Morning Security Brief: Drone Policy, Border Funding, Caliphate Declared, and NSA Interview

By Mark Tarallo

► The Stimson Center’s Task Force on U.S. Drone Policy has issued a new report critiquing key aspects of current U.S. drone strike practices. The report was authored by former military and government officials, including Gen. John Abizaid (U.S. Army, retired), former commander of U.S. Central Command. The report finds that that U.S. drone practices may erode international norms on state sovereignty, increase anti-U.S. sentiment, create blowback, widen wars, and increase political instability. “We are concerned that the Obama administration’s heavy reliance on targeted killings as a pillar of US counterterrorism strategy rests on questionable assumptions, and risks increasing instability and escalating conflicts,” the authors write in the report. Ultimately, the report offers eight recommendations, including suggestions for overhauling drone strategy; improving oversight, accountability, and transparency; and developing international norms for the use of lethal force in nontraditional settings.

► President Barack Obama is seeking more than $2 billion to respond to the surge in children and other migrants from Central America who are illegally crossing the U.S. border, and is asking for new authority to return them home more quickly, the White House said Sunday. Together, the requests represent a significant escalation in the Obama administration's response to the recent increase in migrants crossing the Southern border, which has presented a logistical, political, and humanitarian crisis. While the administration already has signaled it will need more money to confront the volume of migrants, this marks the first time the White House is asking for the power to deport children faster, according to the Wall Street Journal. Obama plans to make the requests soon in a letter to Congress, according to a White House official.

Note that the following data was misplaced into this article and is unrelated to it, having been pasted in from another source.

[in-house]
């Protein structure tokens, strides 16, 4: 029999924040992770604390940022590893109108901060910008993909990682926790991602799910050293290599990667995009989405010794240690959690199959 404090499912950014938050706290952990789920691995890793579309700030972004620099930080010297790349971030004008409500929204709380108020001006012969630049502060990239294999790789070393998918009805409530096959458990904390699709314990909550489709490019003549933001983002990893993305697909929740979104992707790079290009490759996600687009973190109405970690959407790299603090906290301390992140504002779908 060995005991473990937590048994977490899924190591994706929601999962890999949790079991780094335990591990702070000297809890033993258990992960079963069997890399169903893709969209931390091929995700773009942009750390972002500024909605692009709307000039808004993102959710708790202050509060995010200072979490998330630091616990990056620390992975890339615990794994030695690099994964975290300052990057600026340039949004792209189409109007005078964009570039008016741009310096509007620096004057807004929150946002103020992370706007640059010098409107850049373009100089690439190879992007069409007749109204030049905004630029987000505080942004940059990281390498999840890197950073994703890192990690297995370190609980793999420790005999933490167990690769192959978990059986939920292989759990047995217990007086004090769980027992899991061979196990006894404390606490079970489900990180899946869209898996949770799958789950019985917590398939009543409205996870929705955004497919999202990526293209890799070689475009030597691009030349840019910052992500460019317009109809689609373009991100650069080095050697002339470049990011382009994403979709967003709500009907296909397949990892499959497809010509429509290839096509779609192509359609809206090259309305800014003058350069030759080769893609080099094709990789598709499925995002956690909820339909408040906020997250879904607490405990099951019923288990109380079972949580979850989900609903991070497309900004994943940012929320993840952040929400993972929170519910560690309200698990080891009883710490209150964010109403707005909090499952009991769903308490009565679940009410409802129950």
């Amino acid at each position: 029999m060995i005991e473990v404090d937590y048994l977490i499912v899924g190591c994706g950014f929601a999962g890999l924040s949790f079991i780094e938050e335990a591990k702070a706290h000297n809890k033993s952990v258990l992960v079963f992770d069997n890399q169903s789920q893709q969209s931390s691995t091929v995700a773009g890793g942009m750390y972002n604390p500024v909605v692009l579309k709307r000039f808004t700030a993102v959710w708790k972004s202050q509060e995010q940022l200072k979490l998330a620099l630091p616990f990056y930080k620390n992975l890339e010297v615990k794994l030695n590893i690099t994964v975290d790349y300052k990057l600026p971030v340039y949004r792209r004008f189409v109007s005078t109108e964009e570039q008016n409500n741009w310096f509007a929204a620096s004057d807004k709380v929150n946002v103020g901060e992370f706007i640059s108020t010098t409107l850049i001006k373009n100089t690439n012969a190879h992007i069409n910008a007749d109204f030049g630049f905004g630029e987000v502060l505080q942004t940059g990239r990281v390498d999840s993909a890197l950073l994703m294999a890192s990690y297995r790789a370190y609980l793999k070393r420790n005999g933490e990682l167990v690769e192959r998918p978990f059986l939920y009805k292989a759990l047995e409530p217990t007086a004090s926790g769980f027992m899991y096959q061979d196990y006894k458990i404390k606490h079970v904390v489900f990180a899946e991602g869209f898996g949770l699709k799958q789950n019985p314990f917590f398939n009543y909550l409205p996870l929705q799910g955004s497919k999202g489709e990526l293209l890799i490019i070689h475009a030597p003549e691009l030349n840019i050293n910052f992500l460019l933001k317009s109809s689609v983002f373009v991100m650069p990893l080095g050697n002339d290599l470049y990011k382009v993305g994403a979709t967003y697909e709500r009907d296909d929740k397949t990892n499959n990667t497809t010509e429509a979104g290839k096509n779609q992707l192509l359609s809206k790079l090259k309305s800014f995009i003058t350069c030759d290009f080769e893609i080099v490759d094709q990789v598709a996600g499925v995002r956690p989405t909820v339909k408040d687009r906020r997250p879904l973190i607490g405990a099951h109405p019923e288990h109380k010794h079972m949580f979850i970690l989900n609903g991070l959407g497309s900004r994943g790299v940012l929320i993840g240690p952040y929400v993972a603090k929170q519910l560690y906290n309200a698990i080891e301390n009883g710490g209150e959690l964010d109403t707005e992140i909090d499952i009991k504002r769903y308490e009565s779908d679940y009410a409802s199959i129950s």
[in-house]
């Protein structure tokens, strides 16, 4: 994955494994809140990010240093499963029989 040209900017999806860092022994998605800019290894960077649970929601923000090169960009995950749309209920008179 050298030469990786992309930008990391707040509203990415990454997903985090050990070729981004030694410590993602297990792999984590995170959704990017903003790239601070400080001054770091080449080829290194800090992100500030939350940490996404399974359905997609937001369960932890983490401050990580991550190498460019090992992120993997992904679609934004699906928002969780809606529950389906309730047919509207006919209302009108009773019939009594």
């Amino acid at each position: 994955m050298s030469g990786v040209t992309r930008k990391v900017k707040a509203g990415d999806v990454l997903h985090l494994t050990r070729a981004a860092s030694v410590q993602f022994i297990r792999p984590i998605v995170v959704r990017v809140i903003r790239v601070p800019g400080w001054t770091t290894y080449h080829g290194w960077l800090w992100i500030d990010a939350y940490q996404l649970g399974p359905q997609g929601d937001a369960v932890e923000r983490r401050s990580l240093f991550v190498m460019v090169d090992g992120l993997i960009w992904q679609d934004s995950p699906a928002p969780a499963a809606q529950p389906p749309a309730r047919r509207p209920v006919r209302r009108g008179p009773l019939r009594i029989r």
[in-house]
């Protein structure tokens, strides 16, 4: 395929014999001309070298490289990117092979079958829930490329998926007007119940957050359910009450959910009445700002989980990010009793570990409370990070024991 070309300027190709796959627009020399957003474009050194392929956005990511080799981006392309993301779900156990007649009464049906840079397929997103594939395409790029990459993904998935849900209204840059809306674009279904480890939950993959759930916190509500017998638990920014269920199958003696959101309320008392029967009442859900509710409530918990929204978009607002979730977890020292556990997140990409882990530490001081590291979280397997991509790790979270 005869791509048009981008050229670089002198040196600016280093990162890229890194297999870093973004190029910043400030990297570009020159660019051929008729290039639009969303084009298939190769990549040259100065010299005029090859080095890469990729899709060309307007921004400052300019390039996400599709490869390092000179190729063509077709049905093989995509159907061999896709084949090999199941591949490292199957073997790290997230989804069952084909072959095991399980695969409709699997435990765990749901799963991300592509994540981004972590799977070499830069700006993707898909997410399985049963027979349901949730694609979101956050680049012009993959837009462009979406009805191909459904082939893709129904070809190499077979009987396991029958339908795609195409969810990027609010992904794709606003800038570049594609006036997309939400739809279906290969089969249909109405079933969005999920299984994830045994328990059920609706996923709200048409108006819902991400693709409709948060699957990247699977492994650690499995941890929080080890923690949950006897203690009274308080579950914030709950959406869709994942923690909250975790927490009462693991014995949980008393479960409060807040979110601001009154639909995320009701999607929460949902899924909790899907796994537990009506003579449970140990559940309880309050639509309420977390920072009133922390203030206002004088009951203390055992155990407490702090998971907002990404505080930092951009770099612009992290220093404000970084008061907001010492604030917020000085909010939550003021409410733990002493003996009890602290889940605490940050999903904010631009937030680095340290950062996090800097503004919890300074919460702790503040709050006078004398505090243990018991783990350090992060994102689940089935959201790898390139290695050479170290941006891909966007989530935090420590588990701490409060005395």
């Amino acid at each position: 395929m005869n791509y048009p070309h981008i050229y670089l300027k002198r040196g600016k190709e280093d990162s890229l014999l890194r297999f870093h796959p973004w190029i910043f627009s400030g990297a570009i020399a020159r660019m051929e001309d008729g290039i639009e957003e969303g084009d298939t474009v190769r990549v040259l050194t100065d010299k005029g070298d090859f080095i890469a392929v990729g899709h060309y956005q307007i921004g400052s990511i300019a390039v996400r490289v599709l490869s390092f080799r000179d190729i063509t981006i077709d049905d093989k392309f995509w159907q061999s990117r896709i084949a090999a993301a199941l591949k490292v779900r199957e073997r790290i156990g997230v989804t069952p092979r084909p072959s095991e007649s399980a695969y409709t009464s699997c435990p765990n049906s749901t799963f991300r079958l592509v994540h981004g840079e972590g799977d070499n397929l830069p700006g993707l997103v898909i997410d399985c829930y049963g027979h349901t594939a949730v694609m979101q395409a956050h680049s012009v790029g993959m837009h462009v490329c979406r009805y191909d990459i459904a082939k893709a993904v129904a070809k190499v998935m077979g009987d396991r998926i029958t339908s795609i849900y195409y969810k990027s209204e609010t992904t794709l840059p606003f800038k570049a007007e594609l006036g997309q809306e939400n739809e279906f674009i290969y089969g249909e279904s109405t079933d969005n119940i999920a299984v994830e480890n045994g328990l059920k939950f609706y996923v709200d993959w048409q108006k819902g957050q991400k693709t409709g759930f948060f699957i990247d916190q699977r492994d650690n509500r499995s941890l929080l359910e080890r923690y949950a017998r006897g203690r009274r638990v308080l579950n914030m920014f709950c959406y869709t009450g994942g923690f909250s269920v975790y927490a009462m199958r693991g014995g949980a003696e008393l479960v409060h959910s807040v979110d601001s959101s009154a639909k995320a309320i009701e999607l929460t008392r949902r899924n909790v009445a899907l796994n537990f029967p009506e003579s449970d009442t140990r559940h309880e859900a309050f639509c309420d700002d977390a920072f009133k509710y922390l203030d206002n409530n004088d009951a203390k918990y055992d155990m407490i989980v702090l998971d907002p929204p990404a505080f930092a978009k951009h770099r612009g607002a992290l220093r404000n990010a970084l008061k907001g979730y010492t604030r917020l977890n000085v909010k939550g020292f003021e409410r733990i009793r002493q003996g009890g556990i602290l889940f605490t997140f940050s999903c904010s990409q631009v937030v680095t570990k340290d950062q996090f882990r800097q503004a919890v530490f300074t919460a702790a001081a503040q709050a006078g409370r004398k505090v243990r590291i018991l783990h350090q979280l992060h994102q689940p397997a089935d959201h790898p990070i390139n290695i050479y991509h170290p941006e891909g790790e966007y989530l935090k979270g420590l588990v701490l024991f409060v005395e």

► The radical Sunni militant breakaway group fighting in Iraq and Syria declared an Islamic caliphate in areas under its control in an attempt to consolidate its power and erase the border between the two conflict-ravaged countries. The movement, which has changed its name from the Islamic State in Syria (ISIS) to simply the Islamic State, defined its caliphate as stretching from Aleppo in northern Syria to the eastern Iraqi province of Diyala, according to an audio recording purportedly by its spokesman posted on Web sites and forums linked to radical Islamists. The group named its leader Abu Bakr al-Baghdadi as head of the caliphate, Bloomberg reported. Meanwhile, Russian military advisers helped to prepare Iraq’s air force to use five newly delivered combat planes in its campaign to recapture some of the territory in the declared caliphate area.

► The newly installed director of the National Security Agency says that while he has seen some terrorist groups alter their communications to avoid surveillance techniques revealed by Edward Snowden, the overall damage done by a year of Snowden’s revelations does not lead him to the conclusion that “the sky is falling.” In an interview with the New York Times, Adm. Michael Rogers, who has overseen the agency for almost three months, described the series of steps he was taking to ensure that no one could download the trove of data that Mr. Snowden gathered—more than a million documents. But Rogers cautioned that there was no perfect protection against a dedicated insider with access to the agency’s networks. “Am I ever going to sit here and say as the director that with 100 percent certainty no one can compromise our systems from the inside?” Rogers said. “Nope. Because I don’t believe that in the long run.”


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